“Making personalities or puppets”- 23 July 2017.

Written by Rita Aggarwal
Sunday, 30 July 2017 18:52

A strange feeling takes over me when a teenager or a youth says, ‘I do not know what I like to do and what I want to do’. They are at most times good students achieving high percentage in examinations but there a blank when it comes to talking about their talents and their likes and dislikes. One undergraduate student who passed with distinction said something interesting ‘I have passed examinations but now I want to learn!’. A graduate engineer said ‘I hate engineering although I have cleared all my papers without a single failure but I dread to think of doing this all my life!’ Another girl goes a step further to say ‘I wanted a post graduate degree after my graduation so I continued with computer science but I do not like the subject at all’. She further tries to clarify her goals in yet uncertain terms that ‘her aim is to get a government job in whatever sector whether it is banks, railways, life insurance and that’s it. She did computer science only for the post graduate degree and not for the love of computer science’. She was unsuccessful in her multiple attempts in gaining a government job and claimed to be the unhappiest person in the world in spite of two professional degrees. She was feeling suicidal.

The attainment of degrees is taking over the goal of learning. The educational industries manufacturing degrees have robbed the fun out of learning and the development of talents and skills. Earlier people followed traditional vocations of their families learnt the skills and related knowledge from their elders or teachers who refined and honed their skills. Today it seems skills have been replaced with the attainment of degrees with practically no sense of attaining any specific applied skill. Therefore data analytical studies have set the alarm bells ringing by stating that employability among engineers and management graduates are as low as 25% and 18% because most of the degrees are generally hollow in content and application leaving the students confused with the process of learning.

A girl X was forced into dental science by her parents and she was an unhappy soul. She eventually made a circle of friends who were non achievers, indulged in fun and adventure and gradually got hooked onto drugs. Her addiction negatively impacted her concentration, focus and studies. She kept failing and kept blaming it on her parents not taking the onus of responsibility on self. Obviously when we allow students to choose their own path with full consciousness, we push them into positions of responsibility. When parents decide for them the burden of failure and future success is on parents.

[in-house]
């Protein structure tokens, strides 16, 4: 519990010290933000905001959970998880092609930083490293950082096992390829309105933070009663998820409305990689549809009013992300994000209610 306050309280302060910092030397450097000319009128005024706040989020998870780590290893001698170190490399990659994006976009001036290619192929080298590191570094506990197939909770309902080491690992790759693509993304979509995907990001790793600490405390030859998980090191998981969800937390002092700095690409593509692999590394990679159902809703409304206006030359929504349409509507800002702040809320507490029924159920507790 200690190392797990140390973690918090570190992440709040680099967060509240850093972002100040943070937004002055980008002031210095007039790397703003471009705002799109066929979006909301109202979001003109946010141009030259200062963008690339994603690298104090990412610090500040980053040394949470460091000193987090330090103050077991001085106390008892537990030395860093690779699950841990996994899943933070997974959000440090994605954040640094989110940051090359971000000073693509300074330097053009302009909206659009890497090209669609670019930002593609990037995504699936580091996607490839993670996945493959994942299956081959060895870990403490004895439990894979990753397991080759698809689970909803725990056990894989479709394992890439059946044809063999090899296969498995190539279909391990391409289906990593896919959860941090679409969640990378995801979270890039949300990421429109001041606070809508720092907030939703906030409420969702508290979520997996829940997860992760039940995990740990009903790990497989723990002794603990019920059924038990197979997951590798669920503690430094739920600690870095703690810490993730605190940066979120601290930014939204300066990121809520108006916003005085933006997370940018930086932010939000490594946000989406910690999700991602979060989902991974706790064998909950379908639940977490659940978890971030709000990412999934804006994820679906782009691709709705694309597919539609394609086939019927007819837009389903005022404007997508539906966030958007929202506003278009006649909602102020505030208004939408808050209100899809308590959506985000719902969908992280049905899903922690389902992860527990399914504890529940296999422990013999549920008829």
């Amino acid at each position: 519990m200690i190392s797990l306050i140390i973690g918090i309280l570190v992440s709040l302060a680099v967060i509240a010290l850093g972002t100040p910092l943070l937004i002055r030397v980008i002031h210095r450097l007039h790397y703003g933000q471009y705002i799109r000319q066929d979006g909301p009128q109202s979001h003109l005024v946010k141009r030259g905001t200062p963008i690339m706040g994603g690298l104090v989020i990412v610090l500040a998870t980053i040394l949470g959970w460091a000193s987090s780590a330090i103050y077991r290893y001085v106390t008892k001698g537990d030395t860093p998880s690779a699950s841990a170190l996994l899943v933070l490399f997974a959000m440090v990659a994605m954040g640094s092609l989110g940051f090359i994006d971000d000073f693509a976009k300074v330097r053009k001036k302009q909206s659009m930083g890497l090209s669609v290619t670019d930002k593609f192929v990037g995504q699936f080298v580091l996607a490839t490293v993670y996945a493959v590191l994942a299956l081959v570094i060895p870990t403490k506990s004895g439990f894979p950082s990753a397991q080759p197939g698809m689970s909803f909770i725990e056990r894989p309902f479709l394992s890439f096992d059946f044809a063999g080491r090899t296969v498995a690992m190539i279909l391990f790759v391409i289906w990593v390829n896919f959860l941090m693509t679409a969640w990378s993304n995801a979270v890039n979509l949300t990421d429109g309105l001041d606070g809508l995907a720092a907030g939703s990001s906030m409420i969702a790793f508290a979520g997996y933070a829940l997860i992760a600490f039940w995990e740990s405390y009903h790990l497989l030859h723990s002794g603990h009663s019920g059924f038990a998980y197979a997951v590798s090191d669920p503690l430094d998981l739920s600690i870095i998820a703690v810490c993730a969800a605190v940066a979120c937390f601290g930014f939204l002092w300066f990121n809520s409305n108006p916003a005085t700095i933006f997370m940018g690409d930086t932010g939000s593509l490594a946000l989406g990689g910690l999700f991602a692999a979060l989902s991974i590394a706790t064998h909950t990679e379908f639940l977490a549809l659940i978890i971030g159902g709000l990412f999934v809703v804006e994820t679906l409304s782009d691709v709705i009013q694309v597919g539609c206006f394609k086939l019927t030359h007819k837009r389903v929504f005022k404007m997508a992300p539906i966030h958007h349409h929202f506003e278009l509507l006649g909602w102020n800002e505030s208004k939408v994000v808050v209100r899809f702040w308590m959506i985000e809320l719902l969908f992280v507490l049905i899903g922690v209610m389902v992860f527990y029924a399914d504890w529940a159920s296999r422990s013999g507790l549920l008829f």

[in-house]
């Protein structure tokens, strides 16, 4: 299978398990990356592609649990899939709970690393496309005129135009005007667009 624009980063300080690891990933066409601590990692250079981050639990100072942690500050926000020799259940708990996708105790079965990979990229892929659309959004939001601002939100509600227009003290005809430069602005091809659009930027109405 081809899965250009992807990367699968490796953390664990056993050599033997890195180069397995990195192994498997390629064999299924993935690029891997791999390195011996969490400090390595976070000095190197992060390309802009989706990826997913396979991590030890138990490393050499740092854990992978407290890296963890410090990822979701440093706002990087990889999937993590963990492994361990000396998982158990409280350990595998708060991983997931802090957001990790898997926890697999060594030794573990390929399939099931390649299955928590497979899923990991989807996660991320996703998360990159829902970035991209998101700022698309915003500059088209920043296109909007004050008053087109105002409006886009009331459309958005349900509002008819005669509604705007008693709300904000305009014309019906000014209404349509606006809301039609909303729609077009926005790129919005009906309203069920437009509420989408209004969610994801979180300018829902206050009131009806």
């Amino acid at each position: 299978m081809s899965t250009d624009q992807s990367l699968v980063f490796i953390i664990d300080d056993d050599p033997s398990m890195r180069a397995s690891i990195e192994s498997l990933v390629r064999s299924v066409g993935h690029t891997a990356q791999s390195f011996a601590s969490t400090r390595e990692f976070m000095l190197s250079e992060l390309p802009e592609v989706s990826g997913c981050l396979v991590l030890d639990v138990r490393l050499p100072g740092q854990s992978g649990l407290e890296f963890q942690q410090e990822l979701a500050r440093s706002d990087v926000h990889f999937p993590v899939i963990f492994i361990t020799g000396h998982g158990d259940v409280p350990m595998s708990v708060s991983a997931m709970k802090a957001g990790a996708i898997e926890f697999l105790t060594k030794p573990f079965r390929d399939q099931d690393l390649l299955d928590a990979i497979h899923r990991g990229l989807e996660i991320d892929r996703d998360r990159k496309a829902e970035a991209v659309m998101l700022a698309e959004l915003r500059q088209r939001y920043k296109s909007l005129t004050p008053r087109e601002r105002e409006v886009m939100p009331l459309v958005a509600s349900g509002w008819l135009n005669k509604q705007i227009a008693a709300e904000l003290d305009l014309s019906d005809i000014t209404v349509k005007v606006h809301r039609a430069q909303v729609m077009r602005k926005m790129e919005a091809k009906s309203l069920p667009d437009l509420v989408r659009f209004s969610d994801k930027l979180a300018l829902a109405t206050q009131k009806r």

Parents may suffer from many types of mythical thinking. One of them is that ‘your life is made when you take a good professional degree’. The second myth is that ‘your life is set when you get a secure government job’. The third myth follows from the above two that ‘to get there you need high marks in school and board examinations so that you can compete with the best’. In this rat race of attaining high marks and high degrees and government jobs, you lose your soul and your life as they fall by the way side. You mind is conditioned by parents, teachers and guardians of society alike so greatly that you are ready to sacrifice and comprise to any extent that you lose contact with your inner self.

Although formal education has become a necessity for every child today in India and the world to earn your livelihood and ‘survive’, it has done much harm to the psyche’ and the soul of the children. For children are forced to study for livelihood and survival and not for the joy of learning and discovering their talents. Children seem split in their minds and personalities as they cannot integrate their likes and desires with an education that has fixed curriculum with no scope for flexibility. Children should be allowed some freedom to be independent and to determine what they like and dislike and be allowed to express their interests in terms of games, sports, artistic hobbies and other creative pursuits besides their formal education. Methods of ‘open learning’ should be introduced in schools beyond class room teaching or should be pursued by parents out of school for their wards. The relevance of learning mathematics, social studies, science and languages to the lives of children needs to be explained to children.


Besides all this is giving utmost importance to the child as an individual and not a cog in the giant educational wheel that keeps churning out masses from the same mould. The talents, originality of the child, their creativity remain hidden under the burden of the fixed curriculum and the teaching methods employed. We believe that every child is gifted by God in different ways and the duty of the educational process is to allow the child to discover the latent talents and manifest them in a systematic manner. According to Swami Vivekananda the great Hindu monk education is “the manifestation of perfection within man”. Therefore the success of nurturing a child lies in the blossoming of its talents and God given gifts which will eventually lead to the passionate pursuit of excellence in those talents. There can be no better goal than this. For the moment we seem to be failing miserably in our educational agenda.